By Patrick Hedger Via The Federalist-
Donald Trump isn’t a conservative. He’s a blowhard.
This has gone on long enough. All that anyone can talk about right now is how Republican voters are itching for someone to “stand and fight,” “speak his mind,” and “tell it like it is.” All right then, here goes.
Donald Trump is not a conservative, and it’s beyond time every Republican knows it. This MSNBC caricature of the GOP incarnate is getting heaps of praise from frustrated conservative base voters and unfortunately too much airtime from conservative political pundits because he evidently “tells it like it is.”
Except that he doesn’t.
Trump’s number-one issue is immigration and Mexico. They are “the new China,” after all… whatever that means. Thank you, Mr. Trump, for raising the issue of border security, as if it weren’t already an integral part of every single platform the other GOP candidates (even of Rand Paul). We can agree that border security is important. Beyond that, Trumponomics is a mess of routinely debunked fallacies and pages pulled straight from Bernie Sanders’ manifesto.
Donald Trump Is a Health-Care Socialist
First off, Trump explicitly supports single-payer healthcare (i.e., Europe and Canada). “[W]e need, as a nation, to reexamine the single-payer plan.” That is a direct quote from Trump. It’s in his 2000 book, “The America We Deserve.” As of last week, Trump still defends his position on socialized medicine. Americans don’t deserve long waits for poor care and a burdensome tax regime to fund it all.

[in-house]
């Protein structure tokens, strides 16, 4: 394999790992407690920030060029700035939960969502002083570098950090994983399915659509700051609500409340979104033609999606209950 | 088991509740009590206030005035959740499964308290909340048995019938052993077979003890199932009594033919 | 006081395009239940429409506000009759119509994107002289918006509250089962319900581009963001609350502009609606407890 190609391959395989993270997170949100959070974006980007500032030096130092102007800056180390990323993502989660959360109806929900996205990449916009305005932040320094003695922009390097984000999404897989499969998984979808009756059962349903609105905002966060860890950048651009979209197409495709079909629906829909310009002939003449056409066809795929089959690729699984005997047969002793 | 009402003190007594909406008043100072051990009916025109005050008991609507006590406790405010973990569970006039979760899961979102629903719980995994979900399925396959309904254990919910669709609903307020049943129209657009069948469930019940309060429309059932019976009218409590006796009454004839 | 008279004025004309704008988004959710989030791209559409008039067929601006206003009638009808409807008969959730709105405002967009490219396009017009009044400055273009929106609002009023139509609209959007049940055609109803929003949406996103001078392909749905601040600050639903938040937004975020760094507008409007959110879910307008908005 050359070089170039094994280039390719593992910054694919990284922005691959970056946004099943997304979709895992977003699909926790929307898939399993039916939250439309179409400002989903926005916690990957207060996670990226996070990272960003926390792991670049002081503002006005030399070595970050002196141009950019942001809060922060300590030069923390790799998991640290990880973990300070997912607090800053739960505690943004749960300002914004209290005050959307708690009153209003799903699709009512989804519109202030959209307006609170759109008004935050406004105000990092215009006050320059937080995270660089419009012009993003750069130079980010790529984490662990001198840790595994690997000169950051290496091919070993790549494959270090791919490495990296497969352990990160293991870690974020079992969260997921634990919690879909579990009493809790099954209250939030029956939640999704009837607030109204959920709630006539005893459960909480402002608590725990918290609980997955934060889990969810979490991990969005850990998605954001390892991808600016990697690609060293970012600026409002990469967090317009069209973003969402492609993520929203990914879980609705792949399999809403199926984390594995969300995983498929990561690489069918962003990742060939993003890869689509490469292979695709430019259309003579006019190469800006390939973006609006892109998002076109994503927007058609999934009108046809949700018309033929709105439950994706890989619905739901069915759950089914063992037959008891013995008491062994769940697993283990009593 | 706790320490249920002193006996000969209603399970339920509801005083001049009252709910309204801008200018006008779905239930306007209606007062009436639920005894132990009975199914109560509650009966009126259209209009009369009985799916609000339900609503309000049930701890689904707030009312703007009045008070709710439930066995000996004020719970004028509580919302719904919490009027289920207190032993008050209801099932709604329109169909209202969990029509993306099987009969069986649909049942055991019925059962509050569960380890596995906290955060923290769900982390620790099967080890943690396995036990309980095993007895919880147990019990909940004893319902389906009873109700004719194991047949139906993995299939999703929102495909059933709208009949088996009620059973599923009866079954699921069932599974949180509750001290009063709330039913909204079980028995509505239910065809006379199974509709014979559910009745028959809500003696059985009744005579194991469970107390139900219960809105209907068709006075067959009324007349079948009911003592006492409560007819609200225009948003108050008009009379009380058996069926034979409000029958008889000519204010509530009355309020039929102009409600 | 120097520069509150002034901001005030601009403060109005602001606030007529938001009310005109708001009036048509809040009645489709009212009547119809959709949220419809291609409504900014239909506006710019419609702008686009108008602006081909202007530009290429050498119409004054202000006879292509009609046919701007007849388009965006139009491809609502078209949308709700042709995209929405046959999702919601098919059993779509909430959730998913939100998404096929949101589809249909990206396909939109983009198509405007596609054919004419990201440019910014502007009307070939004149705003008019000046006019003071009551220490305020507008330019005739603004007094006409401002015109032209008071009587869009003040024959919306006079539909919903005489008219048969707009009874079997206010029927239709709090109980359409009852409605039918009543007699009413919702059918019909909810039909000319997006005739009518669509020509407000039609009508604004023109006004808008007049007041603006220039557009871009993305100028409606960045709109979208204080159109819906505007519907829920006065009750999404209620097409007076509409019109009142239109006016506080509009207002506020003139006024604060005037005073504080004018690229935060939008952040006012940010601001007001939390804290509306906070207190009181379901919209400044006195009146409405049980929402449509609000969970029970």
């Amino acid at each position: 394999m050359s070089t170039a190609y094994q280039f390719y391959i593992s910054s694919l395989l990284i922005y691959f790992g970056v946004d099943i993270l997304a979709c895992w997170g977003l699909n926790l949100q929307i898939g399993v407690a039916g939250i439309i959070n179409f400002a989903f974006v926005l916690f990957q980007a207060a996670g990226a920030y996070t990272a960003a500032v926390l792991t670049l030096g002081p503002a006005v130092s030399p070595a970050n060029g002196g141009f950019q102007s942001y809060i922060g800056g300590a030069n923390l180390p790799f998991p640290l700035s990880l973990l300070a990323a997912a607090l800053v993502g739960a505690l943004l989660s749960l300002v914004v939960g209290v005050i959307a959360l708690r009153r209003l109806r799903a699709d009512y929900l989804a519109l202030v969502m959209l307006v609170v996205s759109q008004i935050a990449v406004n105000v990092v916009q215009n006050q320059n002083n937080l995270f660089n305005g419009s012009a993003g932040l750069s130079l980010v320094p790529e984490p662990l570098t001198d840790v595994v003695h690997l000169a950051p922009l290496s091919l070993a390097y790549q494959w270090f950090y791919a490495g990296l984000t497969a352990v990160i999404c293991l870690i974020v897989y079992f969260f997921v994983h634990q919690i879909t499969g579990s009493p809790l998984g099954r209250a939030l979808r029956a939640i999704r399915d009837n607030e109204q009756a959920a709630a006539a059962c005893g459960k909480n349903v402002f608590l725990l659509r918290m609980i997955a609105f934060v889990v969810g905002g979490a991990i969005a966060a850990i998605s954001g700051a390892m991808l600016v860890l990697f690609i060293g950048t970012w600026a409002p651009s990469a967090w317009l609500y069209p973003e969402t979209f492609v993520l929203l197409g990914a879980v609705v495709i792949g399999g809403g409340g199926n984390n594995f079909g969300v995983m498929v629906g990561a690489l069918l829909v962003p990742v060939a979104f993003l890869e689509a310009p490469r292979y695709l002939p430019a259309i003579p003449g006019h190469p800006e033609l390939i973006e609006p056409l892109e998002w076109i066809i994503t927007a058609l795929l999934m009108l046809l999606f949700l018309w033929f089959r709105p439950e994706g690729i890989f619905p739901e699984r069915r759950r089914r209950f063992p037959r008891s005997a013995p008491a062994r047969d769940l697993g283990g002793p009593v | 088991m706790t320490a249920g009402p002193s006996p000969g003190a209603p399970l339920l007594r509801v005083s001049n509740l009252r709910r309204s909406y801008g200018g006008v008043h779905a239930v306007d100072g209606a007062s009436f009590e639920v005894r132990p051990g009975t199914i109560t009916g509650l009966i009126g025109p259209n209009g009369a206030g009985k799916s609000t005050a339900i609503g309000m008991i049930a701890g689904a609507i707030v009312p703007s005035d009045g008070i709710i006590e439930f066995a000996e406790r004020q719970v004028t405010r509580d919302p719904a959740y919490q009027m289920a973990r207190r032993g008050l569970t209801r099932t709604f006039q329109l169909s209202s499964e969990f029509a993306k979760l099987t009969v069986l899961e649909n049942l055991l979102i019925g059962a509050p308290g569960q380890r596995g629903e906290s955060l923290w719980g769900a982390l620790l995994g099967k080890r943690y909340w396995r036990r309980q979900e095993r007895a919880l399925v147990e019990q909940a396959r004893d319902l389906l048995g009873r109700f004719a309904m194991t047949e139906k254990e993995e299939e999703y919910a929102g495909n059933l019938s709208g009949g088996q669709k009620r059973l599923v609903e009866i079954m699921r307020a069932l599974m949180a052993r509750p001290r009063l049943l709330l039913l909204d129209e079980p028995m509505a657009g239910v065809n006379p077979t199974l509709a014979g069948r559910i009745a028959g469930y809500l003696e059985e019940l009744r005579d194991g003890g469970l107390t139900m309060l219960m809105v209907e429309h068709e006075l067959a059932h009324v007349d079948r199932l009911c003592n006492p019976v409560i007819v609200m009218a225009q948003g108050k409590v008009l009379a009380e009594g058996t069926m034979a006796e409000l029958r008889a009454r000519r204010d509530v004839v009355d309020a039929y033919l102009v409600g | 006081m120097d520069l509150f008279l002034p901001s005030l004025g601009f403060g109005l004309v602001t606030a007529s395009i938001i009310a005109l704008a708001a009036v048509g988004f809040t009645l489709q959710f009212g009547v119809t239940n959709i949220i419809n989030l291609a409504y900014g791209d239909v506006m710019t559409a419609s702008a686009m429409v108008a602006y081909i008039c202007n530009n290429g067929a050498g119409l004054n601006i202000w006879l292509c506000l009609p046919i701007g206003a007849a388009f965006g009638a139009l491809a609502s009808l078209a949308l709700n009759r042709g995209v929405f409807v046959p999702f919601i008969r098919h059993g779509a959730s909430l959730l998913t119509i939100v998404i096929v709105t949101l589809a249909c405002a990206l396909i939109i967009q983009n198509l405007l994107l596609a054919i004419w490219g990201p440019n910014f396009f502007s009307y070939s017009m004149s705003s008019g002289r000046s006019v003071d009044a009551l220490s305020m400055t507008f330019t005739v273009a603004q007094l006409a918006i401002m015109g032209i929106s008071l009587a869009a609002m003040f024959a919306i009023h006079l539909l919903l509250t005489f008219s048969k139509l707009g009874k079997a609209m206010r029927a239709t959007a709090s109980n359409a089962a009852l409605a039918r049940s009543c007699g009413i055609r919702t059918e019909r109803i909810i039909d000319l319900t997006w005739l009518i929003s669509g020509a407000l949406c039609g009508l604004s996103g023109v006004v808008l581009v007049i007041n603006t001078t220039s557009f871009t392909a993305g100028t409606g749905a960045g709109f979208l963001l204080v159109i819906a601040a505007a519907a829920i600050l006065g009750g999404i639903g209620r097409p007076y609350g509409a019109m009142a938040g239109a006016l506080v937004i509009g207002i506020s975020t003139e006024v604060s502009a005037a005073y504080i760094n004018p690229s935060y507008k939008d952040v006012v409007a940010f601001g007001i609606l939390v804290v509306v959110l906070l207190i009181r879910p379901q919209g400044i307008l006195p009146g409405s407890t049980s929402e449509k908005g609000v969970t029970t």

Trump’s grand plan is to expand these programs?
We don’t even need to look across the border or the Atlantic to see the kind of mess single-payer creates. Medicaid is a single-payer system. A well-known study published in the New England Journal of Medicine found that Medicaid produces no discernible improvement in health outcomes versus being uninsured. Government “insurance” is that bad. In fact, the only difference found in the study was that Medicaid recipients consumed a lot more healthcare than the control group.
The same problems exist with Medicare. As Michael Tanner of the Cato Institute explains: “Studies have long shown that there is little correlation between Medicare spending and healthy outcomes.” How do Americans “deserve” systems that are functionally no better than being uninsured?
Making matters worse, these programs are absolutely bankrupting the nation. By 2031, entitlement spending and interest on the debt will consume 100 percent of tax revenue. All other spending, including defense and border security, will come from borrowed money, much of it probably from China. And Trump’s grand plan is to expand these programs?
Donald Trump Also Supports Higher Taxes
His plan to help pay for this massive new government takeover of healthcare is also quite troubling. Trump has expressed support for raising the corporate tax to help cover the increased spending. Currently, the United States has the highest corporate tax rate in the industrialized world; U.S. companies face nearly a 40 percent combined state and federal rate. Even President Obama has expressed support for lowering the rate.